27 opioid overdoses, 2 deaths in one week in July

None were reported in Mukilteo
By Brandon Gustafson | Sep 11, 2019

Twenty-seven people in Snohomish County overdosed because of opioids during one week in July. Of those 27 overdoses, two were fatal.

The information comes from the third annual seven-day point-in-time count done by the Snohomish Health District and the Snohomish County Opioid Response Multi-Agency Coordination (MAC) Group.

The first point-in-time effort was two summers ago. Prior to that count, the only primary data about the effect of opioids in Snohomish County was the total number of deaths, which could take between 12 and 18 months to get those numbers.

In order to better analyze and respond to what has been described both county and statewide as an opioid epidemic, the Snohomish Health District aimed to gather data as close to real time as possible.

The point-in-time count brings together partners and volunteers to capture a snapshot of what opioid abuse looks like in the county. Hospitals, law enforcement, fire, EMS, the syringe exchange, and other partners voluntarily collected data on overdoses for one week.

Some potentially good news from the study: The number of overdoses in the one week study were less than in both 2017 and 2018. In 2017, there were 37 overdoses and that number increased to 57. The two deaths reported in this year’s count matched 2018’s.

None of the reported overdoses occurred in Mukilteo, and none of those who overdosed considered Mukilteo as their place of residence.

In nearly three-quarters of the reported overdoses, the person received the opioid overdose reversal drug naloxone, also known as Narcan, per a news release from the Health District.

Police officers or EMS officials administered naloxone to 12 patients, and eight others were given naloxone by a friend, family member, or bystander.

Under a new law from the Washington State Health Officer, any person in the state can purchase naloxone from a pharmacy.

Most of the overdoses were reportedly linked to heroin. In some cases, the heroin was used with other substances such as methamphetamine, alcohol, prescription opioids or benzodiazepine, per the Health District.


Numbers and accessibility


Of the 27 people who overdosed, 17 obtained the drug or drugs on the street.

This year’s point-in-time tally also included the youngest overdose patient of the three counts, a 15-year-old, the Health District said. The oldest person who overdosed that week was 66. More than half of the people in the reported overdoses were in their 20s and 30s.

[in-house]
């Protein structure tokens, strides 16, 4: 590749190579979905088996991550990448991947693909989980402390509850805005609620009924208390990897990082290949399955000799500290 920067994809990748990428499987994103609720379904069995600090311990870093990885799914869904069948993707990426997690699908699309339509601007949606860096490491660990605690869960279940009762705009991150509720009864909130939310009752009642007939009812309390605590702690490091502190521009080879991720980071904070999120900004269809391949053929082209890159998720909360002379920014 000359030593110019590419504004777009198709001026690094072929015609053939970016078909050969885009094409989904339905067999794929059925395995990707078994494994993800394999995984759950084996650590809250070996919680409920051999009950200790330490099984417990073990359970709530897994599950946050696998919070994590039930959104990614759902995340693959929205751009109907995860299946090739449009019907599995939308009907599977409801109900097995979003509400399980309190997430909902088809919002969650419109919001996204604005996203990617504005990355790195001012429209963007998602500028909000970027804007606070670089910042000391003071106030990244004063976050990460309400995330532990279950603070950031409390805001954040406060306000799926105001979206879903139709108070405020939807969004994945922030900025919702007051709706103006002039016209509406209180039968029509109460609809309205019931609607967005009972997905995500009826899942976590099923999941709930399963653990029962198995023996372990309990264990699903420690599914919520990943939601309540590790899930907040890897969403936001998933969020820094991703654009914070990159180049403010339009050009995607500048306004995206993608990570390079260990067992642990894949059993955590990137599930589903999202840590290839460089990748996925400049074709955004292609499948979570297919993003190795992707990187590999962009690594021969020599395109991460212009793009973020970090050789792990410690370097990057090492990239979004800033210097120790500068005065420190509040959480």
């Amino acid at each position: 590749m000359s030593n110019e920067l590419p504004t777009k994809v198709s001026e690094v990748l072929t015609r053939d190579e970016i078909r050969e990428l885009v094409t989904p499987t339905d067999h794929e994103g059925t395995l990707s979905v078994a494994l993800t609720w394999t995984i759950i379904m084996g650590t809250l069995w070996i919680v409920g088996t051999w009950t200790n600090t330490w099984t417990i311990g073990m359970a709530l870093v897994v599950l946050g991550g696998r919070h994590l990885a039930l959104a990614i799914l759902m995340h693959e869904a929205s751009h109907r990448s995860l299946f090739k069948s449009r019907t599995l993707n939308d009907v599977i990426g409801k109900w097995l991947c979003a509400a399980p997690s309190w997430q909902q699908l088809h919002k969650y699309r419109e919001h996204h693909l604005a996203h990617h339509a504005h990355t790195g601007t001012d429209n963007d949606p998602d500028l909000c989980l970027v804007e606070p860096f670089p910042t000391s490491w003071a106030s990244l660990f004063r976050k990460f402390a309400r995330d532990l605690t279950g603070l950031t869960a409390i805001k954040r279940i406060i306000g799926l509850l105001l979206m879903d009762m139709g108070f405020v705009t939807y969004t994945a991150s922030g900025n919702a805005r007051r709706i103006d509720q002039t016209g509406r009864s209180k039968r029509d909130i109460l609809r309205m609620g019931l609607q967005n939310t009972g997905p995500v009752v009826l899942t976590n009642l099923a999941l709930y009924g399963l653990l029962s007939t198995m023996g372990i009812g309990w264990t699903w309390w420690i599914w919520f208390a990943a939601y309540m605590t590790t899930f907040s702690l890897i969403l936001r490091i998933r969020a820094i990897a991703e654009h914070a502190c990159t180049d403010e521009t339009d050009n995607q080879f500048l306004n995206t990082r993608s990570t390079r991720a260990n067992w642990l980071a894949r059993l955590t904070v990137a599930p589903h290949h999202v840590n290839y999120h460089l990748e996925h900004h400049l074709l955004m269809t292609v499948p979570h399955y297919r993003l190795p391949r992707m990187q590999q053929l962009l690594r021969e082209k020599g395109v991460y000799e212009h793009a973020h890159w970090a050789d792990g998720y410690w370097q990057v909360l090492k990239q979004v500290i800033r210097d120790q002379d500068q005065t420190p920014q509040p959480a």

Efforts over the past few years to reduce the number of prescriptions for opioids and to encourage people to properly store and dispose of their medications have been well received by medical providers and the public, the Health District said.

But, the Health District said that reducing the accessibility of prescription opioids may result in them turning to heroin.

Other key takeaways from the data analysis:


  • Slightly more men overdosed than women, with 14 men compared to 10 women.
  • When looking at race and ethnicity, about two-thirds of the people who overdosed were identified as white.
  • The most common location for reported overdoses was a private residence.
  • Five of the people who overdosed – 18.5 percent of the total – were reported homeless.
  • Nearly one-third of the overdoses occurred between noon and 6 p.m.
  • More than half of the people who overdosed did not have 911 called in response to their medical emergency.


In addition to overdose data received from local partners, information was collected by the Corrections Bureau within the Snohomish County Sheriff’s Office, which showed that just under 30 percent of new bookings during that seven-day period were inmates under opioid withdrawal watches.




Fentanyl, which is a synthetic opioid up to 100 times more lethal than prescription opioids or heroin, is a growing concern, the Health District reports.

Fentanyl has been found mixed into other substances, including pills sold on the street as prescription opioids.

Tracking fentanyl-related overdoses during the seven-day period was not feasible, but data from the Washington State Department of Health indicates deaths from synthetic opioids like fentanyl are on the rise in the county.

Per the Health District, preliminary data from 2018 shows 55 deaths were related to synthetic opioids, a 111 percent increase from 2017.

The number of fentanyl cases being investigated by the Snohomish Regional Drug Task Force has also been steadily increasing.

For more information on efforts being done through the Opioid Response MAC Group, visit www.snohomishoverdoseprevention.com.

Comments (0)
If you wish to comment, please login.